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ONE HUNDRED AND THIRTY VIOLENT ATTACKS ON TEACHERS LAST YEAR

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By LGCnet political correspondent Robert Hedley ...
By LGCnet political correspondent Robert Hedley

There were 130 violent attacks on teachers in 2000-01 - the last year for recorded figures - junior education minister Stephen Twigg told the commons.

The revelation surprised Conservative MPs Desmond Swayne, New Forest West, and Graham Brady, Altrincham and Sale West. Both said that when they had tabled questions for written answer, the reply had been that such information was not collected centrally.

Mr Twigg said that the figures were collected by the Health and Safety Executive.

He said the government were determined to ensure that schools were places where staff and students learn and work free from violence. It had always made clear that when necessary head teachers could permanently exclude violent pupils. It had published detailed guidance on preventing bullying and, this week, had published a 'toolkit' for schools on legal remedies against violent adults, and it would extend parenting orders to cover parents of pupils excluded for violence.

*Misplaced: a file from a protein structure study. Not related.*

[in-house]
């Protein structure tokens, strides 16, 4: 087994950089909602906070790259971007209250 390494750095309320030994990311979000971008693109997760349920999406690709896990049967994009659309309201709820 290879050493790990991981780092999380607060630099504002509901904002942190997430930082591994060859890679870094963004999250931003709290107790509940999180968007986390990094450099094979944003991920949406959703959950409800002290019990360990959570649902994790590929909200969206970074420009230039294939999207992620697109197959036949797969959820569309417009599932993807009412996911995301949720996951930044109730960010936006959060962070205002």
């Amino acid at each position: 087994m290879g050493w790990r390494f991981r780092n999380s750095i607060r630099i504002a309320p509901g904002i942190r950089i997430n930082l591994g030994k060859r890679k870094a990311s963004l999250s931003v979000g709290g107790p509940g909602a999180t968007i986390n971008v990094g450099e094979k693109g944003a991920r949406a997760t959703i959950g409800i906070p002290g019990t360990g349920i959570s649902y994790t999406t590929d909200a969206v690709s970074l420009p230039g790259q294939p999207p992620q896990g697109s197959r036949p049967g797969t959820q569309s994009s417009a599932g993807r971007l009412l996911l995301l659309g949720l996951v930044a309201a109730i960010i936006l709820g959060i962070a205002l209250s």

Also this week, said Mr Twigg, the government announced its agreement to the 34 local plans implementing and spending the£66m package announced in the Budget to tackle issues of pupil behaviour, especially in parts of the country where there are high levels of street crime and pupil truancy.

'We will evaluate police involvement in schools. The project has received a very positive response from schools, the police and LEAs, and I look forward to reporting back to the house as it progresses', he added.

Mr Brady said the biggest problem schools faced was that when they excluded violent pupils, all too often the exclusion was overturned on appeal. He asked the government to issue 'robust' guidance to appeals panels telling them they must not overturn an exclusion when a pupil was violent.

Mr Twigg said it would maintain a review of the guidance sent to schools. However, he added: One of our objectives is to ensure that authorities make full-time education places available to young people who are excluded from school, because that has not always been the case in the past'.

Hansard 4 July 2002: Column 381-383

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